# Interior Set of Rationals. Confused!

Can someone explain to me why the interior of rationals is empty? That is $\text{int}(\mathbb{Q}) = \emptyset$?

The definition of an interior point is "A point $q$ is an interior point of $E$ if there exists a ball at $q$ such that the ball is contained in $E$" and the interior set is the collection of all interior points.

So if I were to take $q = \frac{1}{2}$, then clearly $q$ is an interior point of $\mathbb{Q}$, since I can draw a ball of radius $1$ and it would still be contained in $\mathbb{Q}$.

And why can't I just take all the rationals to be the interior?

So why can't I have $\text{int}\mathbb{(Q)} = \mathbb{Q}$?

• Hint: what does contained in mean?
– Alex
Commented Oct 30, 2012 at 4:42
• notice that "the ball is contained in $E$" means all of the points in the ball is contained in $E$, but any "ball" centered at a rational point contain some irrational point, which is not in $\mathbb{Q}$
– TTY
Commented Oct 30, 2012 at 4:44
• @Tao, but why do we even need to check those irrationals?Our ball will have holes, but we can't have that? Commented Oct 30, 2012 at 4:47
• I'm assuming you are using the standard definition, a "ball" on the real line, centered at a point $x$ with radius $r$ is defined (as long as I know)to be the set $\{y: |y-x|<r\}$, certainly in this definition we cannot have "holes"
– TTY
Commented Oct 30, 2012 at 4:53

## 6 Answers

If the whole set is $$\mathbb{Q}$$, then $$\text{int}(\mathbb{Q})=\mathbb{Q}$$,

If the whole set is $$\mathbb{R}$$ or $$\mathbb{R}^n$$, then $$\text{int}(\mathbb{Q})=\emptyset$$,

because, $$\forall q\in \mathbb{Q}, and \,\forall \epsilon>0, B_\epsilon(q)=\{x\in\mathbb{R}:|x-q|<\epsilon\}$$ contains irrational numbers, which are not in the $$\mathbb{Q}$$, so $$q$$ is not a interior point of $$\mathbb{Q}$$.

the statement is proved.

the problem depends on the whole set you are talking about.

• Oh okay, that makes more sense! Commented Oct 30, 2012 at 5:36
• Exactly, this makes perfect sense. If we don't know about (or consider) the rationals, then every point in Q is in its interior. It is only when we consider the rationals, that the definition changes. Commented Dec 29, 2021 at 10:10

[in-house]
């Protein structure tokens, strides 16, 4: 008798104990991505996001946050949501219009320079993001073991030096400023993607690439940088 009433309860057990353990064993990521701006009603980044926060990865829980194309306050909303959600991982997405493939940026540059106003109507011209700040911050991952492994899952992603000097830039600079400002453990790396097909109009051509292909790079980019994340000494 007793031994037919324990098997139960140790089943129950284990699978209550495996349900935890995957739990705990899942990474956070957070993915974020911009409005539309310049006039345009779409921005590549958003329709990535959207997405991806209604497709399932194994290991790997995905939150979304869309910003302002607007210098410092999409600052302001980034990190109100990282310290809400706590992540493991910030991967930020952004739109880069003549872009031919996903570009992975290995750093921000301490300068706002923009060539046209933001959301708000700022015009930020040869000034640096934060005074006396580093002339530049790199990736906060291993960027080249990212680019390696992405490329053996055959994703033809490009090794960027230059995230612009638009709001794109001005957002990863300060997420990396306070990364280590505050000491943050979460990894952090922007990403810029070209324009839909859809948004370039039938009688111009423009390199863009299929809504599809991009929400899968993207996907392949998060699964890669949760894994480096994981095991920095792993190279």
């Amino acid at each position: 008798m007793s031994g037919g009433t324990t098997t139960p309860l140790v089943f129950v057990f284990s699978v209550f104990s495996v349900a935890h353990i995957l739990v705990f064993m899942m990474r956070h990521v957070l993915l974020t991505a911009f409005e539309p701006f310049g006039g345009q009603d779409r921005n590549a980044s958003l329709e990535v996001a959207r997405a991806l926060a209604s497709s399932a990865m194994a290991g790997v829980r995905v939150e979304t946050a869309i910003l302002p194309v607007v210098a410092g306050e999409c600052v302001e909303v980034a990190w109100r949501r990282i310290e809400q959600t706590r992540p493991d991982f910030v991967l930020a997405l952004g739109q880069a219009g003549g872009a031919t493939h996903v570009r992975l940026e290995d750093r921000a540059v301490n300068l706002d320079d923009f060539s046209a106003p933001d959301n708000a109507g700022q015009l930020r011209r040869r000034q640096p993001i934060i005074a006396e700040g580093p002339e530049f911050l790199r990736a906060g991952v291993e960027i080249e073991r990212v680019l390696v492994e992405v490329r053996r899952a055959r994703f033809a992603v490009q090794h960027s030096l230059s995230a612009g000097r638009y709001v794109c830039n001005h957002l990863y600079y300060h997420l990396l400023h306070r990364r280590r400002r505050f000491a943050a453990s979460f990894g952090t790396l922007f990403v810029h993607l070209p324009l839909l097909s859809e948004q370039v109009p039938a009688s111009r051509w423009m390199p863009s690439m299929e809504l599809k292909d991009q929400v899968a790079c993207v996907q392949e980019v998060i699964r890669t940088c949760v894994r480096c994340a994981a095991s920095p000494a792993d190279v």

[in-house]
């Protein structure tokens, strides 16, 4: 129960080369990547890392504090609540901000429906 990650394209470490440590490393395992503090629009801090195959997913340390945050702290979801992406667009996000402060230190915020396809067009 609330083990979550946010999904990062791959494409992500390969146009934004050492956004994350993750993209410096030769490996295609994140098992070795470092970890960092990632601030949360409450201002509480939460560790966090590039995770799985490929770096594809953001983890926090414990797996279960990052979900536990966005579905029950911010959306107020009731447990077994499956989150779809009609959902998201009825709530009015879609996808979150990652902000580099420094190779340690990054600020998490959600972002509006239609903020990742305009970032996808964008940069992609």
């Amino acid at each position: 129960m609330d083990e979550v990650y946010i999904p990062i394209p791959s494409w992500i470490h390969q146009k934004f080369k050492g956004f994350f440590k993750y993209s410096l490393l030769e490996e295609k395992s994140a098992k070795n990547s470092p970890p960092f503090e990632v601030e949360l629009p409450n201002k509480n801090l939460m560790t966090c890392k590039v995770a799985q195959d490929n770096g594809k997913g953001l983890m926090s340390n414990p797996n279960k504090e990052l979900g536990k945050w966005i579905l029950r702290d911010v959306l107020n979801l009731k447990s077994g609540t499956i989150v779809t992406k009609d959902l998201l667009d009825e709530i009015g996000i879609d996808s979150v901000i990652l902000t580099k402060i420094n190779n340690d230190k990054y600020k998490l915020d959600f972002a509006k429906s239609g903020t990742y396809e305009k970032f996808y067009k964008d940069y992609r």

I'm assuming since you're using the Euclidean Metric that you're viewing $\mathbb{Q}$ as a subset of $\mathbb{R}$. The emptiness of the interior follows from the density of the rationals in the reals. So in fact, you can't actually take an open set around a rational number and stay within the rationals because real numbers will always get in your way.

• Empty interior doesn't follow from being dense. Commented Sep 12, 2014 at 0:29
• The empty interior follows from $\mathbb{R}-\mathbb{Q}$ being dense in $\mathbb{R}$ and as Kundor remarked not from $\mathbb{Q}$'s density in $\mathbb{R}$. A thorough answer to this question and afew others can be found here: math.stackexchange.com/questions/1306770/…
– ABIM
Commented May 31, 2015 at 17:51

The interior of rational numbers is not empty when the whole set is also rational numbers.

But if the whole set is real numbers, then any rational numbers would have a ball containing real numbers. By definition, this rational number is not an interior point because its ball contains real numbers which are not part of the set of rational numbers.

Think of it this way: we say $A$ is a subset of $B$ if for all $a \in A$, $a$ is in $B$.

Now, we say that the interior of some set $S$ is the set of all of its interior points. A point is an interior point if there exists a neighborhood $N$ of $x$, for some $x \in S$, such that $N$ is a subset of $S$.

Now, keeping in mind the definition of a subset, there exists no $\epsilon$ such that an irrational number is not contained within the neighborhood $(x - \epsilon, x + \epsilon)$ - hence, since there exists an $x \in N$ such that $x$ is not in $S$, given $I = \mathbb R \setminus \mathbb Q$, then there can be no such $N$ such that $N$ is a subset of $S$ - it fails to meet the definition of a subset.

When you consider what is required for a point to be considered an interior point, you can see that no such interior points exist, and thus $\operatorname{int}(\mathbb Q) = \emptyset$.

1. Definition: An element x is the interior point of A(subset of X) if there exists open set U containing x such that U contained in A.
2. Let x=2, A=Q, X=R(Real Numbers),U=(1,3) Apply them on definition.
3. The element 2 is interior point of Q if the open set U=(1,3) and 2 belongs to U such that (1,3)contained in Q.
4. Look at the condition (bold line).. Do we have (1,3) contained in Q ? No ,since (1,3) contains an irrational number root2(root 2). but which doesn't belongs to Q.
5. Hence i can find an open set containing 2 but which not satisfies the condition (Bold one). So int Q = empty.
6. it's understood that it will not work for any Q's.
7. Hence int Q= empty.

It is easy to show that there are irrational numbers between any two rational numbers. Let $$q_1 < q_2$$ be rational numbers and choose a positive integer $$m$$ such that $$m(q_2-q_1)>2$$. Taking some positive integer $$m$$ such that $$m(b-a)>2$$, the irrational number $$m q_1+\sqrt{2}$$ belongs to the interval $$(mq_1, mq_2)$$ and so the irrational number $$q_1 + \frac{\sqrt{2}}{m}$$ belongs to $$(q_1,q_2)$$.

With this in mind, there are irrational numbers in any neighbourhood of a rational number, which implies that $$\textrm{int}(\mathbb{Q}) = \emptyset$$.